Torture Victims & Their Advocates Oppose Morell & Haines for National Security Positions in the Biden Administration

In Focus - Front Page // Film

For Immediate Release 
MONDAY, DECEMBER 21

CONTACTS
Medea Benjamin, CODEPINK, Medea.benjamin@gmail.com, 415-235-6517
Marcy Winograd, Progressive Democrats of America, winogradteach@gmail.com, 424-443-9338
Jeremy Varon, Witness Against Torture, jvaron@aol.com ,732-979-3119

Torture Victims & Their Advocates Oppose Morell & Haines for National Security Positions in the Biden Administration.

WASHINGTON, D.C.Today, torture survivors and their advocates released an Open Letter urging President-Elect Biden not to nominate torture defender Mike Morell for CIA Director and asking the Senate not to approve Biden’s nominee Avril Haines, a torture enabler, as Director of National Intelligence. The letter was also delivered this morning to members of the Senate Intelligence Committee, as well as President-Elect Biden and Vice-President Elect Kamala Harris.

Signatories include: Mansoor Adayfi, a writer from Yemen imprisoned for 14 years without charge at Guantanamo Bay, where he was force fed for two years; Moazzam Begg, a British-Pakistani ex-Guantanamo detainee and Outreach Director for CAGE, a service organization for torture survivors and communities impacted by the War on Terror; Sister Dianna Ortiz, a US missionary tortured by members of the CIA-funded Guatemalan army; Colonel Larry Wilkerson, Whistleblower and Chief of Staff to Secretary of State Colin Powell; John Kiriakou, former CIA officer imprisoned after exposing CIA waterboarding; and musician Roger Waters (formerly with Pink Floyd), whose song “Each Small Candle” is a tribute to torture victims.

The organizers of the letter, Marcy Winograd of Progressive Democrats of America, Medea Benjamin of CODEPINK, and Jeremy Varon of Witness Against Torture, have been lobbying against the inclusion of torture apologists in the Biden administration since the August Democratic National Convention, Their efforts include a letter to Biden from 450 DNC delegates, a CODEPINK petition signed by over 4,000, and calls to the offices of the Senators on the Intelligence Committee. “When we started this campaign,” says 2020 DNC Delegate Marcy Winograd, “Morell was considered the frontrunner, but opposition to his disgraceful defense of torture has cast a pall on his nomination. We want to make sure his nomination is off the table, and that Biden and the Senate also understand we reject Avril Haines for her complicity in suppressing evidence of CIA torture,”. 

Morell, a CIA analyst under Bush and Deputy and Acting CIA Director under Obama, has defended the agency’s “enhanced interrogation” program, objecting to use of the word “torture” to characterize waterboarding, sleep deprivation, starvation diets, sexual humiliation, hypothermia and painful bodily contortions. Morrell also falsely claimed that torture “worked” in foiling terrorists plots. In addition, Morell defended the CIA’s destruction of nearly 90 videotapes documenting brutal interrogations at CIA black site prisons.

As CIA Deputy Director from 2013-2014, Avril Haines overruled the CIA Inspector General in choosing not to punish agency personnel accused of hacking into the Senate Intelligence Committee’s computers during their investigation into the CIA’s use of torture. She was also part of the team that suppressed evidence of CIA torture by redacting the Senate Intelligence Committee’s landmark torture report, reducing a 6,000 page document to 500 pages.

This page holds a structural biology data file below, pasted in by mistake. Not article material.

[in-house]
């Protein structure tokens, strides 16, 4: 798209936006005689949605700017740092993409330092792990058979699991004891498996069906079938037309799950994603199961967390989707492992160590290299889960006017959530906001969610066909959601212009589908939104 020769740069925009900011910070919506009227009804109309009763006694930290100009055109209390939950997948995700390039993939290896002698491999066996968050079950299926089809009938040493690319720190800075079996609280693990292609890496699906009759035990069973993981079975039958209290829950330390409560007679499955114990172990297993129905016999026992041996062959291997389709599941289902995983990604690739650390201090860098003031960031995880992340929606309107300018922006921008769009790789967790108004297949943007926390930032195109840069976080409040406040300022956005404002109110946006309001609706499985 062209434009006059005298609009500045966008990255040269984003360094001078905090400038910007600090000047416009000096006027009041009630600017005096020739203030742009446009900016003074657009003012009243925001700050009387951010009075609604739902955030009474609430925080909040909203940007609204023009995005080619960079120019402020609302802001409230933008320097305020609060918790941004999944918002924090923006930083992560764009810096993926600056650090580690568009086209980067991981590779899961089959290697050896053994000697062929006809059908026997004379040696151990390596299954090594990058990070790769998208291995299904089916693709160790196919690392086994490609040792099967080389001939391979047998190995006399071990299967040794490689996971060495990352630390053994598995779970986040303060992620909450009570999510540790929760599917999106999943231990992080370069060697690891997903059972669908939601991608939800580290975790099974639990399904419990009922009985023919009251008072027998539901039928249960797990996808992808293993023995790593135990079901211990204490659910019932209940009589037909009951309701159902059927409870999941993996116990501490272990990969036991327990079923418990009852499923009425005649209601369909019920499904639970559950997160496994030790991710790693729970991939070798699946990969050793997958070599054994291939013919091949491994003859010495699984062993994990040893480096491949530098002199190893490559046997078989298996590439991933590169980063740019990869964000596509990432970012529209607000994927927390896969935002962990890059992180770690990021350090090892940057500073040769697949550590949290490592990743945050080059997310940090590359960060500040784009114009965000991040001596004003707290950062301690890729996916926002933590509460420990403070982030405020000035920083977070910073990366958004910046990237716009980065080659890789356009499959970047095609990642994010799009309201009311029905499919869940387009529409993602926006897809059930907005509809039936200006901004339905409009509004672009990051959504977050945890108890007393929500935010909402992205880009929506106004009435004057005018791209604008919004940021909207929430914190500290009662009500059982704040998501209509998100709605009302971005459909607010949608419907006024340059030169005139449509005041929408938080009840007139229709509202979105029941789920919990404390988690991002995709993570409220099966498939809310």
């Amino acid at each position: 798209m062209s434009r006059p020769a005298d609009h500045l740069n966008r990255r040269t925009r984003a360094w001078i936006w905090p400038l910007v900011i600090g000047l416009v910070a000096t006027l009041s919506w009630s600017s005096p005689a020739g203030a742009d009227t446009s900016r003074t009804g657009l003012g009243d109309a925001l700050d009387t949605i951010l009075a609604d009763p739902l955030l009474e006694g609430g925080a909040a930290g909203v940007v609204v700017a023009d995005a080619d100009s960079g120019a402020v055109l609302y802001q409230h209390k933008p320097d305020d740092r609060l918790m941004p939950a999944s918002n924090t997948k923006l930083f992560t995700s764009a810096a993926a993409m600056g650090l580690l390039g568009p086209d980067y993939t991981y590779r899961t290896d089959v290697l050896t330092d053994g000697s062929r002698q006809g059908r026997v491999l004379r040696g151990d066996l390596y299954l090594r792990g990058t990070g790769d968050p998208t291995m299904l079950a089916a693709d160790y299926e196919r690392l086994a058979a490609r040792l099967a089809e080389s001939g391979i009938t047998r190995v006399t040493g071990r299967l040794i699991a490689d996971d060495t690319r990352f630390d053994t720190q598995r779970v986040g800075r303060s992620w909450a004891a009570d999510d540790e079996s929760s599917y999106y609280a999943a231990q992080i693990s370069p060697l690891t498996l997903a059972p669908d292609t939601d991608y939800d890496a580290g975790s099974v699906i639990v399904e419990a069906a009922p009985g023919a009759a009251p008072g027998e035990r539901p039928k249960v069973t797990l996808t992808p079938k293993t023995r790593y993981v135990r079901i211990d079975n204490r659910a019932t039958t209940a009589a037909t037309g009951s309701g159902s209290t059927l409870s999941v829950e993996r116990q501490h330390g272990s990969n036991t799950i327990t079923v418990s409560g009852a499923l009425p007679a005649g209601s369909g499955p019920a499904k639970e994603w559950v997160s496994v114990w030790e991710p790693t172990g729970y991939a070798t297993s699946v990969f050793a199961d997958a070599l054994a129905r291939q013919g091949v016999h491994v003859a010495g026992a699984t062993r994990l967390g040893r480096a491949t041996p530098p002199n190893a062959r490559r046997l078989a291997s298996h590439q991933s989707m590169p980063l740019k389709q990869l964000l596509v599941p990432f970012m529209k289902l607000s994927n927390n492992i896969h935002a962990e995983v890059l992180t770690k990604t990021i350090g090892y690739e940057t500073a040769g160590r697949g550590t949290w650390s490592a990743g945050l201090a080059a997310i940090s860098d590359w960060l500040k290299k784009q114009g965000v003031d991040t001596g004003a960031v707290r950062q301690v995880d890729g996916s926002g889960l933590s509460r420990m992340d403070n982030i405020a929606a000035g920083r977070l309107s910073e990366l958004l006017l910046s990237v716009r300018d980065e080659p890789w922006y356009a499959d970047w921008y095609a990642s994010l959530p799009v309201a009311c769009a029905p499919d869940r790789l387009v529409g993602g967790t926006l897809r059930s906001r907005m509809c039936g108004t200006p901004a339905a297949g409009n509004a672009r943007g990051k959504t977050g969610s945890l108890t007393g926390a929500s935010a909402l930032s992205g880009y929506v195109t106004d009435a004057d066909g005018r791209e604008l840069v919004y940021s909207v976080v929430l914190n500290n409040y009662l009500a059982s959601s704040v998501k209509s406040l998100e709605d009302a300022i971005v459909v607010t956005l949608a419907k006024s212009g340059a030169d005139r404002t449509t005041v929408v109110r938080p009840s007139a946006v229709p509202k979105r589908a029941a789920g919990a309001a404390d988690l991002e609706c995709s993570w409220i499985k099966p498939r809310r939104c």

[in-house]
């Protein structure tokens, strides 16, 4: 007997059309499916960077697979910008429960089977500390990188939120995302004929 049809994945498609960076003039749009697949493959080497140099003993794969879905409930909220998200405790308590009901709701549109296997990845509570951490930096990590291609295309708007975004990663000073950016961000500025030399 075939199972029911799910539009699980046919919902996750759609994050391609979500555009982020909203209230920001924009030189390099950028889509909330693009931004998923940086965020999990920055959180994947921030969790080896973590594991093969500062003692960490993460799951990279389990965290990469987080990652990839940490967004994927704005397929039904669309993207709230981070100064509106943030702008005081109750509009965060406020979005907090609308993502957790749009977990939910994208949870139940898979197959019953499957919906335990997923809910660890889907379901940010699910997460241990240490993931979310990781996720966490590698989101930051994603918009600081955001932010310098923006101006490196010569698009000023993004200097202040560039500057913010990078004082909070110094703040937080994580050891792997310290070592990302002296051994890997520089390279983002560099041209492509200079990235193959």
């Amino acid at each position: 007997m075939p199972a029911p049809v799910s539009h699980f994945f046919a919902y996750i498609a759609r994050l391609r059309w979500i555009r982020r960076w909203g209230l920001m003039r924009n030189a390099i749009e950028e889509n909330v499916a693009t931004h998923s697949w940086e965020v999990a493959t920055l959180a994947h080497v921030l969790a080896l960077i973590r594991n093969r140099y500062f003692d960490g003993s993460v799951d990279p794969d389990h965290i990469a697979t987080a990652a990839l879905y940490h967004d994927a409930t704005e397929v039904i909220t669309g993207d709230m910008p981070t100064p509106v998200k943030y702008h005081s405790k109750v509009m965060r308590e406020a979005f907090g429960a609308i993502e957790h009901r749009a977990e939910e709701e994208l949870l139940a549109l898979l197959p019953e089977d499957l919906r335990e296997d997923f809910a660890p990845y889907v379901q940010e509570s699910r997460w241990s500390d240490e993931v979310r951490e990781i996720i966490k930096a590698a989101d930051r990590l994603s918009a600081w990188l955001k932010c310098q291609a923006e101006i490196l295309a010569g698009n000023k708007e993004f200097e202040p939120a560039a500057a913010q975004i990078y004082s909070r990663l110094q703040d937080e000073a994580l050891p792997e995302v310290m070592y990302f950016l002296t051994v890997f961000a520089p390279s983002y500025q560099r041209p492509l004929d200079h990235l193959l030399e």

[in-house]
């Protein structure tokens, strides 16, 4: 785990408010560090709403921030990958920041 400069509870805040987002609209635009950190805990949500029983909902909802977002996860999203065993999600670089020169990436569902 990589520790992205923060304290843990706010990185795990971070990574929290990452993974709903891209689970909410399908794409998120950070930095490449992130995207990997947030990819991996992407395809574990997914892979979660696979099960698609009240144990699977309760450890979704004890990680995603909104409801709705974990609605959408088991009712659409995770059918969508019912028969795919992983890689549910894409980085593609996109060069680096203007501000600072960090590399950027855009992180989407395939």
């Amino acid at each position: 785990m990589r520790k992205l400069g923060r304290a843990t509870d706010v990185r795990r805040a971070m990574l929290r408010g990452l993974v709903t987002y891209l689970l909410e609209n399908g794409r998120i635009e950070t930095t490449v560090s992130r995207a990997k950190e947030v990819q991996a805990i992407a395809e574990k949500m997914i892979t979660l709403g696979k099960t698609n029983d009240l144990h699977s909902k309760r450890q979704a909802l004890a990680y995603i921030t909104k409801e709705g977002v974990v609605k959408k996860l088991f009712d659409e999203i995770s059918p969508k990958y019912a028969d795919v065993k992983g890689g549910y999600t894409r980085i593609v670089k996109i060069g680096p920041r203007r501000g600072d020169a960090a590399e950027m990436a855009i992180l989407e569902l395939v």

Both Morell and Haines supported Trump’s nomination of Gina Haspel to CIA Director — a nomination that then-Senator Kamala Harris, other prominent Democrats, and Senator John McCain opposed. Haspel supervised a black site prison in Thailand and authorized a memo authorizing the destruction of CIA videotapes documenting torture.

Jeremy Varon, Witness Against Torture:
“Joe Biden and Kamala Harris promised to restore transparency, integrity, and respect for the rule of law to government. So how can their National Security team be led by people who endorsed, or tried to cover up, the clear crime of torture? It makes no sense.”

Djamel Ameziane, Former Guantanamo Prisoner (2002-2013):
“Elevating torture apologists to a leadership position within the Biden administration will damage the USA’s standing and give the world’s dictators succor and comfort.”

Jeffrey Kaye, Author, “Cover-Up at Guantanamo:
“Morell and Haines have put loyalty to CIA torturers above adherence to US treaties and domestic law, as well as basic morality. To allow them to serve in government would send a message to all that accountability for torture is passé, and that war crimes will always be dismissed with a wink from those in high office.” 

John Kiriakou, Former CIA officer who blew the whistle on agency torture:
“Morell has disingenuously said that he was unaware of the CIA’s torture program at the same time that he was the Agency’s fourth-ranking officer. As deputy CIA Director and Acting CIA Director, he oversaw illegal activities around the world.  I can’t believe that any sane person could or would consider Mike Morell as a serious candidate for CIA Director.” 

Medea Benjamin, CODEPINK:
“We can’t allow the new Biden administration to include people who have been involved–in any way–in heinous acts of torture. That’s why we are part of a groundswell of opposition to both Mike Morell and Avril Haines for key intelligence positions. No torture apologists should be allowed to serve in this administration. Period.”